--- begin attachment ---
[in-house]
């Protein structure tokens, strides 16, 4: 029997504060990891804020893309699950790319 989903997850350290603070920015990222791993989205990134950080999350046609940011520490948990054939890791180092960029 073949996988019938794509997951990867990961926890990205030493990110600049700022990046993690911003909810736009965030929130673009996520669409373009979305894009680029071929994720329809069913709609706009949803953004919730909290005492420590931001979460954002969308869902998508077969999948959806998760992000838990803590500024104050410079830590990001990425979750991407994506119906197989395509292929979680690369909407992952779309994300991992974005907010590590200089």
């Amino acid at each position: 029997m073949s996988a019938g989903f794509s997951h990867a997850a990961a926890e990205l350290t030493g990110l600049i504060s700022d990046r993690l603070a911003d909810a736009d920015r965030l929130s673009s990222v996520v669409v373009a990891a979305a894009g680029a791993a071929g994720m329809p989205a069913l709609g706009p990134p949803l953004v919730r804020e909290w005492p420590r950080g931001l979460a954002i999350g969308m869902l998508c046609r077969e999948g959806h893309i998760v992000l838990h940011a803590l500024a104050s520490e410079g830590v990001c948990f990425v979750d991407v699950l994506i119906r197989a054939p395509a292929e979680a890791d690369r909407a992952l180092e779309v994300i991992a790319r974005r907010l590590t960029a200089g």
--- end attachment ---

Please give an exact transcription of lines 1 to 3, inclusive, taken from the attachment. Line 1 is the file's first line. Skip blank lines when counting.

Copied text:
[in-house]
């Protein structure tokens, strides 16, 4: 029997504060990891804020893309699950790319 989903997850350290603070920015990222791993989205990134950080999350046609940011520490948990054939890791180092960029 073949996988019938794509997951990867990961926890990205030493990110600049700022990046993690911003909810736009965030929130673009996520669409373009979305894009680029071929994720329809069913709609706009949803953004919730909290005492420590931001979460954002969308869902998508077969999948959806998760992000838990803590500024104050410079830590990001990425979750991407994506119906197989395509292929979680690369909407992952779309994300991992974005907010590590200089």
């Amino acid at each position: 029997m073949s996988a019938g989903f794509s997951h990867a997850a990961a926890e990205l350290t030493g990110l600049i504060s700022d990046r993690l603070a911003d909810a736009d920015r965030l929130s673009s990222v996520v669409v373009a990891a979305a894009g680029a791993a071929g994720m329809p989205a069913l709609g706009p990134p949803l953004v919730r804020e909290w005492p420590r950080g931001l979460a954002i999350g969308m869902l998508c046609r077969e999948g959806h893309i998760v992000l838990h940011a803590l500024a104050s520490e410079g830590v990001c948990f990425v979750d991407v699950l994506i119906r197989a054939p395509a292929e979680a890791d690369r909407a992952l180092e779309v994300i991992a790319r974005r907010l590590t960029a200089g």